Travelport estimates 2013 will see a return to positive numbers in its financial performance, as it looks to offset the loss of a key piece of business with growth in its hotel technology.
Year-on-year declines in key revenue and EBITDA metrics in its Q2 earningsÂ painted a different picture to its rival Amadeus, which announced solid half-year results of its own last week.
Although not exclusively the main reason for the year-on-year decreases in the latest earnings, Travelport pointed to the ending of its hosting services contract with United Airlines at the end of the first quarter this year as a key factor.
The loss contributed to a $22 millionÂ decline in net revenue and $16 million to the fall in operating income, EBITDA and adjusted EBITDA for the second three months of the year compared to the same period in 2011, the company says.
Nevertheless, overall the results were in line with expectations, according to president and CEO Gordon Wilson, “despite theÂ continued macroeconomic uncertainty which resulted in softer Q2 year on year segment volume”, in the USA and Europe, the largest travel markets in which the company operates.
With concerns internally over its debt structure now behind it (temporarily, at least), eyes elsewhere in the industry are now on what Travelport will do to make up the shortfall in its balance sheet from the exit of United and whether it can gain some traction on the introduction of new products it has introduced in the past 12 months or so.
Wilson, speaking after the investor call this week, says he expects Travelport to see positive year-on-year revenue and profit figures Â return to the balance sheet during 2013.
Central to the strategy to get to this point will presumably be continued development and take-up of its hospitality business, an area of the company Wilson says is currently its fastest growing.
Rooms & More is one element of the hospitality division, reaching to what the company claims is a level now where around 700,000 offers are coming in from a string of hotel partners on the platform.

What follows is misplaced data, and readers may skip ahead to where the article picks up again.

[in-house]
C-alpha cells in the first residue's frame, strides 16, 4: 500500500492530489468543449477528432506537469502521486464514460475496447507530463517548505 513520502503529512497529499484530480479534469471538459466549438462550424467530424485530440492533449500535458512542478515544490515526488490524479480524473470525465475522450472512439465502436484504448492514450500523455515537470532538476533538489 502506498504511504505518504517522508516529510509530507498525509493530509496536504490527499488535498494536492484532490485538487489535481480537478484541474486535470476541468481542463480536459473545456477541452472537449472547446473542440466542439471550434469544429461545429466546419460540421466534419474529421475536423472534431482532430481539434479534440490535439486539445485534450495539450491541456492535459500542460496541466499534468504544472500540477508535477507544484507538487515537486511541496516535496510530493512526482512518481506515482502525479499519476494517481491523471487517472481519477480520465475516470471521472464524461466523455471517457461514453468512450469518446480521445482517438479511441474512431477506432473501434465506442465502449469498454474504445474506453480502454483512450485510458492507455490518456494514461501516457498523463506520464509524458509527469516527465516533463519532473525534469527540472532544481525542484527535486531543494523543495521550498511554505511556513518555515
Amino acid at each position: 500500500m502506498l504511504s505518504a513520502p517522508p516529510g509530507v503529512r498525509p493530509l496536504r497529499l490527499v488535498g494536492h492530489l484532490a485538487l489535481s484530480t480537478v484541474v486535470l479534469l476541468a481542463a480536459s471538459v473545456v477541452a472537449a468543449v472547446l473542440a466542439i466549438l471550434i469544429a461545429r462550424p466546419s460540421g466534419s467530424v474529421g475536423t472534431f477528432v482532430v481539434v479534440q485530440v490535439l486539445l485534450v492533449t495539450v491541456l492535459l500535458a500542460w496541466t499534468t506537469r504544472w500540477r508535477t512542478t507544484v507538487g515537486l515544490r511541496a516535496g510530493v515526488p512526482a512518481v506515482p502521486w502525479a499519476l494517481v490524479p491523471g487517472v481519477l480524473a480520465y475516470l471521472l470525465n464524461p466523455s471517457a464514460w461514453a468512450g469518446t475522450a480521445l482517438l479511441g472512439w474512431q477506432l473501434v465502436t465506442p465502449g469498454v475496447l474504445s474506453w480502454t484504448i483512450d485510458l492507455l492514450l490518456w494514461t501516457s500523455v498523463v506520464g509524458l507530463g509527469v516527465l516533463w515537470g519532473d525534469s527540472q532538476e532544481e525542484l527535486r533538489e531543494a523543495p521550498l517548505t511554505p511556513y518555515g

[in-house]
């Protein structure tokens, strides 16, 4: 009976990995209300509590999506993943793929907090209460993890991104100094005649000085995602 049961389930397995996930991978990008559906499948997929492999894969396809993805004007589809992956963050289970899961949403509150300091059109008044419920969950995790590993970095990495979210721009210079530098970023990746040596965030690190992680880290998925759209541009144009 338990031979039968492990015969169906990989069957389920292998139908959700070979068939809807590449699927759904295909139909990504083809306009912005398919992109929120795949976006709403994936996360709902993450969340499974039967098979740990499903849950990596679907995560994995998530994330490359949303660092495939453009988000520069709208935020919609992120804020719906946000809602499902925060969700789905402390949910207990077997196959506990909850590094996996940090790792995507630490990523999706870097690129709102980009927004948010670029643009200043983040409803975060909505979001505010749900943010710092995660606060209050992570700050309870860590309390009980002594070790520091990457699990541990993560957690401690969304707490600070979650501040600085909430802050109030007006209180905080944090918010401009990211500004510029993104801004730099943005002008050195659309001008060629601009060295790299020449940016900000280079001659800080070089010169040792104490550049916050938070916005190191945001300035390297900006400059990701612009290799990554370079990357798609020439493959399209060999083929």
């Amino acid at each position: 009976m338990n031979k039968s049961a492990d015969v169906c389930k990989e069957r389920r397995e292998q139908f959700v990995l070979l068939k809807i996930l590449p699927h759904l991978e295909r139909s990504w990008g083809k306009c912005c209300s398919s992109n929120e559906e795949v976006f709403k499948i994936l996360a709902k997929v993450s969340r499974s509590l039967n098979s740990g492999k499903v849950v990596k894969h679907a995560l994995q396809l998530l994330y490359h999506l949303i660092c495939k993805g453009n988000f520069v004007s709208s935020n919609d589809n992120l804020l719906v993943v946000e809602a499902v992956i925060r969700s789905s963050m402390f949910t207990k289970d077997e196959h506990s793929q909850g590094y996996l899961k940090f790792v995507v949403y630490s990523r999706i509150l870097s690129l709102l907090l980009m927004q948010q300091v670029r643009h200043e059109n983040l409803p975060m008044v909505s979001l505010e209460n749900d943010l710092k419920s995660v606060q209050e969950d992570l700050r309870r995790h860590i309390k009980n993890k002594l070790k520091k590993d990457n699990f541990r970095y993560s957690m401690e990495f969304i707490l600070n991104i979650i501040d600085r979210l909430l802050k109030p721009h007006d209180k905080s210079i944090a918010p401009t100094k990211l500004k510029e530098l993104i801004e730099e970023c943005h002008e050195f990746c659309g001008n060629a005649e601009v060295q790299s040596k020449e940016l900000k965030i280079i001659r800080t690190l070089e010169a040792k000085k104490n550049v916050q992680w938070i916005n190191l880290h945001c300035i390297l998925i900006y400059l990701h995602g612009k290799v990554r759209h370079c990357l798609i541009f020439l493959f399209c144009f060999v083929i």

But given that non-air still accounts for only a minority of Travelport’s revenues, other areas of the existing business will have to improve as well, not least in supposedly rapid growth markets such as Brazil where Wilson admits the company has “under-performed”.
Travelportâ€™s Apollo GDS accesses the airline’s content through a new Air Canada API called AC2U (with the help of Farelogix), giving agents access to REAL full content and ancillary services on the carrier.
Wilson estimates the potential market size of carriers capable of replicating the Air Canada model is between 30 and 40 worldwide, although these are mostly large airlines with the technological prowess to implement such a process.
Many airlines “do not have a robust enough set of technologies to put their content into an API”, Wilson says, claiming Air Canada is the most “sophisticated” so far.
- Universal Desktop -Â Travelport is building a “shrink-wrapped” version of Universal Desktop, scheduled for release by the end of year. Why? Wilson admits the original version has faced some difficulties with agents, meaning it is developing a platform that is “easier to install”. He also concedes that the company “over-estimated” how quickly airline ancillary content would be made available through the service.
- Delta Economy ComfortÂ seats – Wilson says agents will not be charged for booking passengers to the premium seats on the carrier (announced in June 2012).
- IPO – The company sees a listing on the public markets as a long-term consideration, but such a move is “not on the near-term horizon”. “Too distracting”, says Wilson. Some analysts have a different view, claiming an IPO for Travelport is “NOT feasible”.
- Universal API – Rooms & More will be included in the API by the end of the summer.